The Obama administration has botched its Egypt policy for years and its handling of the recent coup is more of the same, warns former U.S. Ambassador to the United Nations John Bolton.
The administration made very few public statements up to and during the coup. In his main remarks following the ouster of former President Mohammed Morsi, President Obama chided Morsi for not responding to the demands of the people but also scolded the military for removing a duly elected leader. He also told Americans and the world that the United States cannot dictate the course of events in Egypt.
Bolton told WND the president was unimpressive in response to the crisis, but he claims that's nothing new.
"I think he's handled it badly in the last few days, but I think he's handled it badly for the last two-and-a-half years. It's been one mistake after another," Bolton said. "By the time you get to evaluating how we have done in the past week, you'd have to view it against a long, long period of mishandling before that."
Bolton said there is some truth in Obama's comments about the extent of U.S. influence, but the ambassador added that the president is underestimating what clout we do have.
"It is true. We do not have unlimited influence in Egypt. We can't snap our fingers and have it turn out the way we want. But saying we don't have unlimited influence is not saying the same thing as saying we have no influence. There, I think, the absence of clear American leadership has cost us a great deal," Bolton said. "Not only have we not had public statements by the president or the secretary of state, we haven't had much behind-the-scenes activity, either. That leaves people very uncertain about what is to come next, and it gives some support to the Muslim Brotherhood and the idea that if they just tough it out long enough, they might yet end up back in power."
White House Press Secretary Jay Carney told reporters Tuesday that the Obama administration will take plenty of time before determining whether the Egyptian military's removal of Morsi constitutes a coup. The review is due largely to U.S. law forbidding additional foreign aid to any nation where a democratically elected leader is forced from power. Bolton said the administration's semantics exercise is ridiculous.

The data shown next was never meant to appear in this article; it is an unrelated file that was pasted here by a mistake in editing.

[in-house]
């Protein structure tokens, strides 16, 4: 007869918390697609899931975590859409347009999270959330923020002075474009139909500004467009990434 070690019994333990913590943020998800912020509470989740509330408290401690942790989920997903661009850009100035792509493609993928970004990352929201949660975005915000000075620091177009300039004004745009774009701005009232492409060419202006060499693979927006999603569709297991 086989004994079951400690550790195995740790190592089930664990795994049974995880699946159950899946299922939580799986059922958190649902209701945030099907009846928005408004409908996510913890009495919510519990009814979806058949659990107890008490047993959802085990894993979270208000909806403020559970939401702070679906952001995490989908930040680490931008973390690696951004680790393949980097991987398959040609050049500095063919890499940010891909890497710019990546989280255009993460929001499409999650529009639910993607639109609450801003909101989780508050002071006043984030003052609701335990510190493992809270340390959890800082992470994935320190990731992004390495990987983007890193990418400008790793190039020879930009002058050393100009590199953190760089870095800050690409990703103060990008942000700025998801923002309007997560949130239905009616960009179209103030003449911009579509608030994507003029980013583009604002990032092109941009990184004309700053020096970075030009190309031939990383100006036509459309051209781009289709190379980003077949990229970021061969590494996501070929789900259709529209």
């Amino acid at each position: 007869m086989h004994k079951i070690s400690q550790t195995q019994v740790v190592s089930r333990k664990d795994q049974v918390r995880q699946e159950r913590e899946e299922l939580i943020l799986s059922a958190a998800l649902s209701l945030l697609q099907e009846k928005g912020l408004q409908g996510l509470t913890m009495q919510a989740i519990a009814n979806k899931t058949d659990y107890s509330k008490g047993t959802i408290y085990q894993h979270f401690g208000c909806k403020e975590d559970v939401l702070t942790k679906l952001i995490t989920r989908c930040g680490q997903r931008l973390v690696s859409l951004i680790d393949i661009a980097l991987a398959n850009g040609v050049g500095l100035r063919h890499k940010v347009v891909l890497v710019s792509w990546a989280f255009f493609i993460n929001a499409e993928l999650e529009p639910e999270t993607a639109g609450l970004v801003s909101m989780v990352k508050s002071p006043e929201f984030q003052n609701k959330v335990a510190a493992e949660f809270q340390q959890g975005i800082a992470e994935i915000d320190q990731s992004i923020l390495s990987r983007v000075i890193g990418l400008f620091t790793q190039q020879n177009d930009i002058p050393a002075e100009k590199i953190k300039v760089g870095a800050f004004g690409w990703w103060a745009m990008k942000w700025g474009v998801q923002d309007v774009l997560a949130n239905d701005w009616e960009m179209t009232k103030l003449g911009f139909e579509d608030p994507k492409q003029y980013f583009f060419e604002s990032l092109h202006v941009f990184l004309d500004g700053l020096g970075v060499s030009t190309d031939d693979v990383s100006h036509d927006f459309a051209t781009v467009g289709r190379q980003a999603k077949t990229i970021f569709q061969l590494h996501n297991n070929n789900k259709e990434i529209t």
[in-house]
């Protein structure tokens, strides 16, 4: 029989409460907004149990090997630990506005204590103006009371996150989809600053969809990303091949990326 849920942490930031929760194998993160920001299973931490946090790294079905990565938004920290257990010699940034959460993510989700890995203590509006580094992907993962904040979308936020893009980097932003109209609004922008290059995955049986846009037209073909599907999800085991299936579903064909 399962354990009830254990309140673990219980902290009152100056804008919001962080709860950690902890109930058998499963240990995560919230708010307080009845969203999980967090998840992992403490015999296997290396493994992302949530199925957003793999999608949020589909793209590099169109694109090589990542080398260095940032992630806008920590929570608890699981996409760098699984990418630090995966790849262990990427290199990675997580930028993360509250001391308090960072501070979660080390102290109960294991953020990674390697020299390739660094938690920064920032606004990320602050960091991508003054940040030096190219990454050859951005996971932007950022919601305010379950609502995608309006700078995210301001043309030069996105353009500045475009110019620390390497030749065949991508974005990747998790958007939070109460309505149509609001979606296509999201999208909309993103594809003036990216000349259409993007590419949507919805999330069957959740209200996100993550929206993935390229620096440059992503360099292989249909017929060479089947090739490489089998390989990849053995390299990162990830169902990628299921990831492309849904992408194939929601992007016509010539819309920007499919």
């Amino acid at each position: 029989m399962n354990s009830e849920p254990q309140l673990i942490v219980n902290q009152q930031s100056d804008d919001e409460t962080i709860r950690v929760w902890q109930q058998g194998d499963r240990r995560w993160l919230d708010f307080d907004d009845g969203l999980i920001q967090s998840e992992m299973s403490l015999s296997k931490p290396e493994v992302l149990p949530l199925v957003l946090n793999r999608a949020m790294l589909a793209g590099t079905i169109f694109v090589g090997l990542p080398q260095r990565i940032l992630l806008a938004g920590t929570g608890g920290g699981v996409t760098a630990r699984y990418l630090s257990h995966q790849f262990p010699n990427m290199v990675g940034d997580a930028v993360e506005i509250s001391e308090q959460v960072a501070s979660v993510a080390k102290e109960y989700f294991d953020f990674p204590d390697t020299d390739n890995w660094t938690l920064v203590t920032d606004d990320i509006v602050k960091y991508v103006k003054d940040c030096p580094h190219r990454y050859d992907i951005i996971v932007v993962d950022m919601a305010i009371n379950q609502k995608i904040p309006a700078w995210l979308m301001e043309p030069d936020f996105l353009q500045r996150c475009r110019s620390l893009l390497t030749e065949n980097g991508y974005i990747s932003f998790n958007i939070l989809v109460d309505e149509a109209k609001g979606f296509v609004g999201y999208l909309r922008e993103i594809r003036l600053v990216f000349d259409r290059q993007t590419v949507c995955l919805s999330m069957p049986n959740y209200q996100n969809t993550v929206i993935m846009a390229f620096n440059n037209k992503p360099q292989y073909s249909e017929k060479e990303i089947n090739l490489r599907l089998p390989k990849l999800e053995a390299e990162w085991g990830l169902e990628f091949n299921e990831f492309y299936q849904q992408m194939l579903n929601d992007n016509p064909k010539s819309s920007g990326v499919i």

"Of course it was a coup. I don't think any of us gain anything by trying to obscure what actually happened," Bolton said. "I think the way you deal with the prohibition on foreign assistance in the statute is to go to Congress directly and say we need to fix this. We need to make it absolutely clear that it's in America's national interest that we find a way to support the interim government and the military.
"Yet, the Obama administration takes what appears to be its preferred route of twisting the meaning of a statute all out of proportion to what the words of the statute actually say. That doesn't benefit the United States government, and it doesn't benefit, frankly, trust and credibility of the president," he said.
But for all his criticism of the Obama policy on Egypt, Bolton sees the developments in Egypt as positive and a potential catalyst for change in the region.
"I think it will have a ripple effect. I think the struggle between the radical Islamists, who are often allied with terrorists, and other forces that want a secular democratic government in many Middle Eastern countries. They're going to watch what happens in Egypt very carefully," Bolton said. "This is much more important than Syria. Egypt has a population of 70-80 million people, far and away the largest Arab country. So what happens there makes a huge difference, and so too does the role of the United States have a ripple effect around the region as well.
"So it's troubling the United States is absent, not just because of it's impact in Egypt, but because of it's impact across the region," he said.
The ambassador said America has several major national security interests in Egypt, so getting this policy right is important.
"We do have an interest in a stable Egyptian government that can uphold the Camp David Peace Accords with Israel, keep the Suez Canal open and ensure some measure of order in Egypt so that religious minorities like the Coptic Christians are not trampled and to get the Egyptian economy back on its feet obviously requires order as well," he said.
Bolton isn't sure whether the clashes between the military and the Muslim Brotherhood will escalate into something more more serious since he believes Morsi supporters are deeply divided on whether to force a confrontation with the military. He is confident that the Muslim Brotherhood instigated violence with the military in recent days to claim martyrs for their cause.
He also favors a lengthy stretch before new elections in Egypt. Bolton said a short schedule is how the Muslim Brotherhood successfully gained power in the wake of Hosni Mubarak's fall from the presidency in 2011.
In the final analysis, Bolton said the Egyptian military did the right thing and really had limited choices.
"The military did not have much of an option," he said. "We saw in the days before it issued the ultimatum, millions of Egyptians demonstrating in the streets demonstrating against the Muslim Brotherhood, with every prospect that the pro-Muslim Brotherhood supporters and the anti-Muslim Brotherhood advocates would end up fighting in the streets. I think the military, which prizes order and stability, didn't want to let that happen."